“Mom, do we have to let the dragonfly go? She’s my friend.”
“Well, we could keep her but your daddy always said ‘If you like a flower, you pluck it knowing it will die. If you love a flower, you water it so it may grow.’ Life must be allowed to grow.”
Claudette looked down at the cage in her hand and began to cry. I knelt down next to her, asking why she cries,
“Because she might forget me!”
I rested my hands on her shoulders; the signal to look me in my eyes.
“No child can forget a parent that raised them. Just as a parent could never not worry about their child.” Life is full of choices, but the ones we make out of love and loyalty remind us of who we are. It’s okay to cry, sweetheart.”
I glanced at our family photograph on the wall; my daughter hugged me, “You’re crying too, mommy.”
Dammit Hughe, we miss you.
“We got something!”
Over the radio, the indecipherable shout wrenched me back to the desperation of our circumstances; a Friday like no other…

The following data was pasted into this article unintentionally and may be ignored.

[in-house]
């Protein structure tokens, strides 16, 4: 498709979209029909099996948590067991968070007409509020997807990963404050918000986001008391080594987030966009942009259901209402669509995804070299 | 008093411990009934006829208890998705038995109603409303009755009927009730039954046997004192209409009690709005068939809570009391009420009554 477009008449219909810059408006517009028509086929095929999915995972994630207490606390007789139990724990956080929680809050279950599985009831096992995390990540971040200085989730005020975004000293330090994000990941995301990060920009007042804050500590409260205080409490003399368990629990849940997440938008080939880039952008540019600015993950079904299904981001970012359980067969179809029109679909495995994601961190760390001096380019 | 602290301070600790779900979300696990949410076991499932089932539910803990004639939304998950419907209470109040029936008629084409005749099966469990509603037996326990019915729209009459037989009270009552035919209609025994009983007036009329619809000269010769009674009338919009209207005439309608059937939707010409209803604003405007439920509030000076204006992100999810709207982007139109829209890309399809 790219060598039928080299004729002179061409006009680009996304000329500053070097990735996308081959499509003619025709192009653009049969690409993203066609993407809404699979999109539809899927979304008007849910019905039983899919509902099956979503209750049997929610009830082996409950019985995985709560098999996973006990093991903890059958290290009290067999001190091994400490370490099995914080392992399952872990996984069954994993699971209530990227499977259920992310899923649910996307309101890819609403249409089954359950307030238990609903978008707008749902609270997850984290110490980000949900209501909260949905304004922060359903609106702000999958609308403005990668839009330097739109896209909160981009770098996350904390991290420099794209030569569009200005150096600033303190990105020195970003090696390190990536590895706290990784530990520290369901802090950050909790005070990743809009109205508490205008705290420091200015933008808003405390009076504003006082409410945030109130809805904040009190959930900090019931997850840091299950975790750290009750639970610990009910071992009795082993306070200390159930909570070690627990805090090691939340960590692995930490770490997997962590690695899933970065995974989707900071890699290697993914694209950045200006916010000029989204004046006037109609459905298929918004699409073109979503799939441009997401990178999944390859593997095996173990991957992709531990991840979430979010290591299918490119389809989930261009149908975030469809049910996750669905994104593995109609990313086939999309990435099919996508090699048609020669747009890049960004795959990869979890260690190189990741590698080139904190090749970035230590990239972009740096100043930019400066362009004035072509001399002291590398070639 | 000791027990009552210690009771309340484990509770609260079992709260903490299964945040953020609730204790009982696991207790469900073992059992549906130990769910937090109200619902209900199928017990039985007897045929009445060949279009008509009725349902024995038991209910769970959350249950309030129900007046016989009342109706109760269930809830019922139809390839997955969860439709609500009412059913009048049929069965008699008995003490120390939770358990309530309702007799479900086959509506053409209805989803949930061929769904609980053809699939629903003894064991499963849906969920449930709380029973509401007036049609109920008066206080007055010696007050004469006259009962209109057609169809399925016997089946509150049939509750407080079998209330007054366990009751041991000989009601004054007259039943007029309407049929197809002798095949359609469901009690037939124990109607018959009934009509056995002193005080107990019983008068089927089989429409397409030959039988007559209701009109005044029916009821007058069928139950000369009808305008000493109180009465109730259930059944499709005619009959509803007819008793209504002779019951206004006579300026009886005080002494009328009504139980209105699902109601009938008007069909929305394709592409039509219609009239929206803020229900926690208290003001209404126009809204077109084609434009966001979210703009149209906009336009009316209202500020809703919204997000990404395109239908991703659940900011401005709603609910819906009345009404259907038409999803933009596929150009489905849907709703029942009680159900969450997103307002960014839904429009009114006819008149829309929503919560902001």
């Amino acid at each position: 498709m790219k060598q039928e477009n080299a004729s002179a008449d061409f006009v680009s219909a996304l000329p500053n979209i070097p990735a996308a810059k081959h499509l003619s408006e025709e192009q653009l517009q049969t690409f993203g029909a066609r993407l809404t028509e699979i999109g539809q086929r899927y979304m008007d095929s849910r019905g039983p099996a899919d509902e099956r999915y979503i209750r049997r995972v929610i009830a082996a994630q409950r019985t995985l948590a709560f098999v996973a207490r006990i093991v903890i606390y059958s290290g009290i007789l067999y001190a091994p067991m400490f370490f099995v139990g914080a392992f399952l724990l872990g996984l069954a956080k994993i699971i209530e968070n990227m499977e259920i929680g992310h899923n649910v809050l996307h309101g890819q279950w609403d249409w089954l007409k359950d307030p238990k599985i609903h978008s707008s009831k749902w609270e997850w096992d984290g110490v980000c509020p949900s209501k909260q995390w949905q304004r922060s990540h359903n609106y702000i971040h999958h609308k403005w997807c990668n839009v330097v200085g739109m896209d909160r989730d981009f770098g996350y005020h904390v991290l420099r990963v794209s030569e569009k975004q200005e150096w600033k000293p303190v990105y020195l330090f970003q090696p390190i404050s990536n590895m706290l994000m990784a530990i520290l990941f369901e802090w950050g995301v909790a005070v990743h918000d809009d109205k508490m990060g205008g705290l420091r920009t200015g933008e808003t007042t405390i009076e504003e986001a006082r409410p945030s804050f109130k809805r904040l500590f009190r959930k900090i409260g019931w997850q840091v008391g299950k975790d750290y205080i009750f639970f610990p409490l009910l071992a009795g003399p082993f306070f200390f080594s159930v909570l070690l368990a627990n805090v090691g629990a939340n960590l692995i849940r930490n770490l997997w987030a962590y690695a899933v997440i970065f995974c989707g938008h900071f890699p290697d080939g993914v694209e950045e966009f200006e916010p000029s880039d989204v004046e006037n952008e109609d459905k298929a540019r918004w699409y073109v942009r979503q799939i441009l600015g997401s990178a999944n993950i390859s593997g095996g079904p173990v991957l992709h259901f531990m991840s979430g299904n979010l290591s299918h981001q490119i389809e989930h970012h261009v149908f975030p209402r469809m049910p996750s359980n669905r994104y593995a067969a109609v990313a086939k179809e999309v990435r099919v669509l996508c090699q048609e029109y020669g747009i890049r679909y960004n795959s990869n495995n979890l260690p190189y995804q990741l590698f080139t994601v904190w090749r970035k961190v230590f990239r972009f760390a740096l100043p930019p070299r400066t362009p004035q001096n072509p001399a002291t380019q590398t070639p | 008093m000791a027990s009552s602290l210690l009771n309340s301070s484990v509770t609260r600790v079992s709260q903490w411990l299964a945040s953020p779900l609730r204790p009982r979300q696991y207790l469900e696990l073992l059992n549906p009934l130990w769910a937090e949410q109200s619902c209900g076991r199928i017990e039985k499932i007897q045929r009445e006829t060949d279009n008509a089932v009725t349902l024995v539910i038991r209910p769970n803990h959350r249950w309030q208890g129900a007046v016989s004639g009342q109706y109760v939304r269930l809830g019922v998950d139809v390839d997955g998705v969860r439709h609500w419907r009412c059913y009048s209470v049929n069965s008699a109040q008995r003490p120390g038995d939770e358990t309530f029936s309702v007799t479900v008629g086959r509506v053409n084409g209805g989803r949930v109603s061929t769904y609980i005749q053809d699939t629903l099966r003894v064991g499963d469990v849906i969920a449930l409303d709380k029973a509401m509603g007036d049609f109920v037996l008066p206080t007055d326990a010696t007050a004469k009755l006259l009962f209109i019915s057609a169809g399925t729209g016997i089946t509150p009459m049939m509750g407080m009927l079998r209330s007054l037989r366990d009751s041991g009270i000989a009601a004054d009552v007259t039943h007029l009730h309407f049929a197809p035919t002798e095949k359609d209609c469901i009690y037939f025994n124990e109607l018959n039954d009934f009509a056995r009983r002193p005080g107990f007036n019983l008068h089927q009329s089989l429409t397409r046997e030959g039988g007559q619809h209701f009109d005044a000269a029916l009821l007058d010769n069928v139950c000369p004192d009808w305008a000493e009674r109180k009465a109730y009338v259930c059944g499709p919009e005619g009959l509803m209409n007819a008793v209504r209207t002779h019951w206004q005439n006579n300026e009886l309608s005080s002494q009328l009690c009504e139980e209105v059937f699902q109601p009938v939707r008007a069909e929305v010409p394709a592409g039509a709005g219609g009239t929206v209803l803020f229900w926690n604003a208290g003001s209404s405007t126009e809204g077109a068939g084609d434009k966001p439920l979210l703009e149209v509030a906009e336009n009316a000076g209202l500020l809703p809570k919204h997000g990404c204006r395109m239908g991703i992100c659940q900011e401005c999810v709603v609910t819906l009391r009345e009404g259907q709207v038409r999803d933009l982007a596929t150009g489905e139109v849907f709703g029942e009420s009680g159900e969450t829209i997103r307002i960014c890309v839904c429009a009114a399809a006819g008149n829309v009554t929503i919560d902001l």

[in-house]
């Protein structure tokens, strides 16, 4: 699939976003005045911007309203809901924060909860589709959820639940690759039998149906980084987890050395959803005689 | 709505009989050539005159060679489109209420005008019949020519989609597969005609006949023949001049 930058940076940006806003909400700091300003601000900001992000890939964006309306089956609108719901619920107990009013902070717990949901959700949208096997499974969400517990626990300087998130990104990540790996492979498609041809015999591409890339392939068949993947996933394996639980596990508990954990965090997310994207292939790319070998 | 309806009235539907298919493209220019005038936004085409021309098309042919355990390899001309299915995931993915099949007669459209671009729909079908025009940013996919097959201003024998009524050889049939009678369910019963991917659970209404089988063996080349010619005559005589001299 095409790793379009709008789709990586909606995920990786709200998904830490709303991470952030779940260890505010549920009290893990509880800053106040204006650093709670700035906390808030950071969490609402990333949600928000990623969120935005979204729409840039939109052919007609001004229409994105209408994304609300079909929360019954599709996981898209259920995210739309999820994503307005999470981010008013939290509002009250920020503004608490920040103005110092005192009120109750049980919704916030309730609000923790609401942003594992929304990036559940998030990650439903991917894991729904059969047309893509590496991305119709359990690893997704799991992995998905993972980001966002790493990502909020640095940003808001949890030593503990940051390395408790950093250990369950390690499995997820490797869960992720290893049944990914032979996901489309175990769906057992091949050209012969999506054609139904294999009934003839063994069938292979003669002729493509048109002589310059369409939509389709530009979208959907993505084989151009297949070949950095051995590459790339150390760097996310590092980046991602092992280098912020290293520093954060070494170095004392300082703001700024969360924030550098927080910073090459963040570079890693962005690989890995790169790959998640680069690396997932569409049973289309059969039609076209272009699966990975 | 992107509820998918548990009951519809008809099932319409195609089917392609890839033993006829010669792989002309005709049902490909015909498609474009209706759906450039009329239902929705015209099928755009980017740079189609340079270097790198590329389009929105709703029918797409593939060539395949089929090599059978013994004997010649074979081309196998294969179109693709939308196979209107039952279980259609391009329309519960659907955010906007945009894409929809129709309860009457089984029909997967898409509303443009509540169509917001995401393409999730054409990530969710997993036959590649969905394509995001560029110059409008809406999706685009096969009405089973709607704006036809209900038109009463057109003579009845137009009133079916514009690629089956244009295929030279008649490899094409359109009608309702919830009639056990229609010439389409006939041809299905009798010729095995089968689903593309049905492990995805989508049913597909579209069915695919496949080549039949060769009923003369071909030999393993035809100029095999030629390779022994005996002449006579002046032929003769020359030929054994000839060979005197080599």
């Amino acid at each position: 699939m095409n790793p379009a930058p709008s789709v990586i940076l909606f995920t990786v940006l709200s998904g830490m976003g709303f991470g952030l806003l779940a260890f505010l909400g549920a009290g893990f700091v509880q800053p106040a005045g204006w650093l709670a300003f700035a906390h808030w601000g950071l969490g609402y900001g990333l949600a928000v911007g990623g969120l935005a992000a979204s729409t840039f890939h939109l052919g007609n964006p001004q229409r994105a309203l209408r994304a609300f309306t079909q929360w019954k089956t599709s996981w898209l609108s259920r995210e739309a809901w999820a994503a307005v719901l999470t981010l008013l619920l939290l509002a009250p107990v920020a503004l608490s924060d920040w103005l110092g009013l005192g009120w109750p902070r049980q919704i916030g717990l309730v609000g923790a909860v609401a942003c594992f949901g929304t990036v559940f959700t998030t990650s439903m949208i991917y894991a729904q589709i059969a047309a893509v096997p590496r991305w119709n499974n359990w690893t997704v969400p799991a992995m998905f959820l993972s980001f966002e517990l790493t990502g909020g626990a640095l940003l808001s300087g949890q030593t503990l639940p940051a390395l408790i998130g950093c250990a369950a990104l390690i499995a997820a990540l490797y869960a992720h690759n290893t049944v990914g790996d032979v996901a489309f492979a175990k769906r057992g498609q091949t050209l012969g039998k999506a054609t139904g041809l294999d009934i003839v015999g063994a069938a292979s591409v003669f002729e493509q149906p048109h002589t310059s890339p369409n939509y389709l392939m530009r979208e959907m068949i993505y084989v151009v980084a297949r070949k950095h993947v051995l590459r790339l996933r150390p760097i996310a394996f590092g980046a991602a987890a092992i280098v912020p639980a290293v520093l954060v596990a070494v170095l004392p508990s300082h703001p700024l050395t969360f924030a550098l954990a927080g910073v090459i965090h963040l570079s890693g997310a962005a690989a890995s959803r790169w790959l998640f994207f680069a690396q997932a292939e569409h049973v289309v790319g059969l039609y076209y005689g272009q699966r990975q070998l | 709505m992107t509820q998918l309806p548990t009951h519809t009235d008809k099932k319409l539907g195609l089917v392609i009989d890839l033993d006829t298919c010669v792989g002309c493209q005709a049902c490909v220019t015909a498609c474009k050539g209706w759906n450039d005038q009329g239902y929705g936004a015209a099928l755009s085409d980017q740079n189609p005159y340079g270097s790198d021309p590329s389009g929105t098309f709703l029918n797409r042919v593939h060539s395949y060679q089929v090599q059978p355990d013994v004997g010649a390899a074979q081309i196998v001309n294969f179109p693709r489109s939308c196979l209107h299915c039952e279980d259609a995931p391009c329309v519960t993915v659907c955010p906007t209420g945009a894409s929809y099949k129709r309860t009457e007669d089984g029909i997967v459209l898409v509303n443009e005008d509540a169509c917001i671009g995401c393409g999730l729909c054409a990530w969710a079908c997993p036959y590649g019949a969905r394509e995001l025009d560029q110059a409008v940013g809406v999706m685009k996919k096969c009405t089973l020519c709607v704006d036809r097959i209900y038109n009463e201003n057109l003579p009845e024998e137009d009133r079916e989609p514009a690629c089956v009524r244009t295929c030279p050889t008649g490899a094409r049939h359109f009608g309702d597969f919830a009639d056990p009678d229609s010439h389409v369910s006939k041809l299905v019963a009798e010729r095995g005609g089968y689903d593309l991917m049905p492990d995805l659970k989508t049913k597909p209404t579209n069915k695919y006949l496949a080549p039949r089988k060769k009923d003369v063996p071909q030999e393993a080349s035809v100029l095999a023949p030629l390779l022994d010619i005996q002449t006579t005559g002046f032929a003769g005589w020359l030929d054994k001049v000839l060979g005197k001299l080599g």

Sprinting half a mile toward the lake behind our home with a Ranger and his Doberman, I recognized Passean’s voice on a nearby radio signaling all-units to converge. Gliding its way to the horizon, hues of gold, pumpkin, scarlet, and royal blue began to fill the air. Muddy footprints began to landfall into one another as the flashlights flickered on, one-by-one. The life of the forest transgressed from chirping to cricketing, deer-snapped twigs to eerie “hoots.”
Dusk had arrived.
The Doberman led us to the edge of Okeechobee's Lake and I began to swallow so hard, so violently, that a rock could go down my esophagus. The gut-wrenching barks marked confirmation; Hughe’s out there.
I felt a warm and unassured hand rise against my back side. A shiver…so sudden…ran through my body as the words, “We are going to find him,” echoed from hers. Passean is the sheriff in town and she had a soft spot for missing persons, as she had lost her son that way.
“Follow the embankment! I want three boats, two bodies each. We need spotlights!”
There were thirty people, save me, and yet I never felt more alone. I stared at the lake’s fading horizon, listening to the moon’s tide slap against the naked Water Tree roots. Searching the waves for a wave, a whiff of his hair, a backside floating…anything at this point that symbolized life…or closure.
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